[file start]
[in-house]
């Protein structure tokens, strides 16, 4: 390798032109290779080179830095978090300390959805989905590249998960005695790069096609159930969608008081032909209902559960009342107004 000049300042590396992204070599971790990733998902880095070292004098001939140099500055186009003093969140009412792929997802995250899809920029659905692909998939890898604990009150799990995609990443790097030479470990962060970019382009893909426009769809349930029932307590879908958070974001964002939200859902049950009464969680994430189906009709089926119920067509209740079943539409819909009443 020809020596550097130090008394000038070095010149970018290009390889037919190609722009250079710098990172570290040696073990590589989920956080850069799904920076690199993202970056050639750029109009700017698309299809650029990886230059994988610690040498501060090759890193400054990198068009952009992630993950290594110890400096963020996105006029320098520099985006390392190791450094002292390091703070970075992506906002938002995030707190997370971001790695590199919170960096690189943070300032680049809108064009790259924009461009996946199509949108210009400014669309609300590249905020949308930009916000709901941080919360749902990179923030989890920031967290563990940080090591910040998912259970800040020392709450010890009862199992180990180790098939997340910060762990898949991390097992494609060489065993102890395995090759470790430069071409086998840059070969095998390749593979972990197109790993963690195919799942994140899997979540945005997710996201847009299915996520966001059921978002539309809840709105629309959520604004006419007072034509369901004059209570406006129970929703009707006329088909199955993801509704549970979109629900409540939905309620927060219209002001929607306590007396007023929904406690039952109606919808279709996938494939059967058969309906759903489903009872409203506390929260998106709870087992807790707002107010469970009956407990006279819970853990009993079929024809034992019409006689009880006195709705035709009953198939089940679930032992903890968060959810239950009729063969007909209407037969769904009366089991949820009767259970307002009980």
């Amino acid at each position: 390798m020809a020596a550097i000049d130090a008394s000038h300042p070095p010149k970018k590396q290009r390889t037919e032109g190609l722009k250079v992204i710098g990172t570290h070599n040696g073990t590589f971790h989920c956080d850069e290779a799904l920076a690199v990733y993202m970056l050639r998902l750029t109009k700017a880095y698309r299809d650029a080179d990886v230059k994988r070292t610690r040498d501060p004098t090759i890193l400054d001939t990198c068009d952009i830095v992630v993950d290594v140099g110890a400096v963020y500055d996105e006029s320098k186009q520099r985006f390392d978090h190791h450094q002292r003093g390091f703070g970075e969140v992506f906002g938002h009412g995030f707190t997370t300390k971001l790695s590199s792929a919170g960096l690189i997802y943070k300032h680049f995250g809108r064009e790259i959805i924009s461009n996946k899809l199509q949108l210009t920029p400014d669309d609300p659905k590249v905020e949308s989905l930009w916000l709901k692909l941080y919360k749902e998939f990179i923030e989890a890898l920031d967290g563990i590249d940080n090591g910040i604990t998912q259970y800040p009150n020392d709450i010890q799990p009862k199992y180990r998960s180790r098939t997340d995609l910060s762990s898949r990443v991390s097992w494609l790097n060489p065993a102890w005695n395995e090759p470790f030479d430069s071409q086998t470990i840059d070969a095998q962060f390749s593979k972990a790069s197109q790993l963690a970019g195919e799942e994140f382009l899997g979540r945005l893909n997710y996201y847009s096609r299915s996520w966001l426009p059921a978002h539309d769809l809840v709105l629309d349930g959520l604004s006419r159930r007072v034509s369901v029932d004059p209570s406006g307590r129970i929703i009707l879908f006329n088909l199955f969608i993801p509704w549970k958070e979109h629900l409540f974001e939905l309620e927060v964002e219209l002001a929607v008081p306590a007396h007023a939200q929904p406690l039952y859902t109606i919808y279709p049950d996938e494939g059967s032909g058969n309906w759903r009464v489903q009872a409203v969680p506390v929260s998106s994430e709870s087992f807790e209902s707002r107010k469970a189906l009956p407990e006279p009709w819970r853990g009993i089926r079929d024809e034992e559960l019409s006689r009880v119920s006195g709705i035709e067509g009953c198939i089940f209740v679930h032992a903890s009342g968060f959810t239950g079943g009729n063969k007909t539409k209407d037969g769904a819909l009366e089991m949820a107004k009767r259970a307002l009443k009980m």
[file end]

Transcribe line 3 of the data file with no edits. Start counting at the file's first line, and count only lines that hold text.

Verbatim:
């Amino acid at each position: 390798m020809a020596a550097i000049d130090a008394s000038h300042p070095p010149k970018k590396q290009r390889t037919e032109g190609l722009k250079v992204i710098g990172t570290h070599n040696g073990t590589f971790h989920c956080d850069e290779a799904l920076a690199v990733y993202m970056l050639r998902l750029t109009k700017a880095y698309r299809d650029a080179d990886v230059k994988r070292t610690r040498d501060p004098t090759i890193l400054d001939t990198c068009d952009i830095v992630v993950d290594v140099g110890a400096v963020y500055d996105e006029s320098k186009q520099r985006f390392d978090h190791h450094q002292r003093g390091f703070g970075e969140v992506f906002g938002h009412g995030f707190t997370t300390k971001l790695s590199s792929a919170g960096l690189i997802y943070k300032h680049f995250g809108r064009e790259i959805i924009s461009n996946k899809l199509q949108l210009t920029p400014d669309d609300p659905k590249v905020e949308s989905l930009w916000l709901k692909l941080y919360k749902e998939f990179i923030e989890a890898l920031d967290g563990i590249d940080n090591g910040i604990t998912q259970y800040p009150n020392d709450i010890q799990p009862k199992y180990r998960s180790r098939t997340d995609l910060s762990s898949r990443v991390s097992w494609l790097n060489p065993a102890w005695n395995e090759p470790f030479d430069s071409q086998t470990i840059d070969a095998q962060f390749s593979k972990a790069s197109q790993l963690a970019g195919e799942e994140f382009l899997g979540r945005l893909n997710y996201y847009s096609r299915s996520w966001l426009p059921a978002h539309d769809l809840v709105l629309d349930g959520l604004s006419r159930r007072v034509s369901v029932d004059p209570s406006g307590r129970i929703i009707l879908f006329n088909l199955f969608i993801p509704w549970k958070e979109h629900l409540f974001e939905l309620e927060v964002e219209l002001a929607v008081p306590a007396h007023a939200q929904p406690l039952y859902t109606i919808y279709p049950d996938e494939g059967s032909g058969n309906w759903r009464v489903q009872a409203v969680p506390v929260s998106s994430e709870s087992f807790e209902s707002r107010k469970a189906l009956p407990e006279p009709w819970r853990g009993i089926r079929d024809e034992e559960l019409s006689r009880v119920s006195g709705i035709e067509g009953c198939i089940f209740v679930h032992a903890s009342g968060f959810t239950g079943g009729n063969k007909t539409k209407d037969g769904a819909l009366e089991m949820a107004k009767r259970a307002l009443k009980m």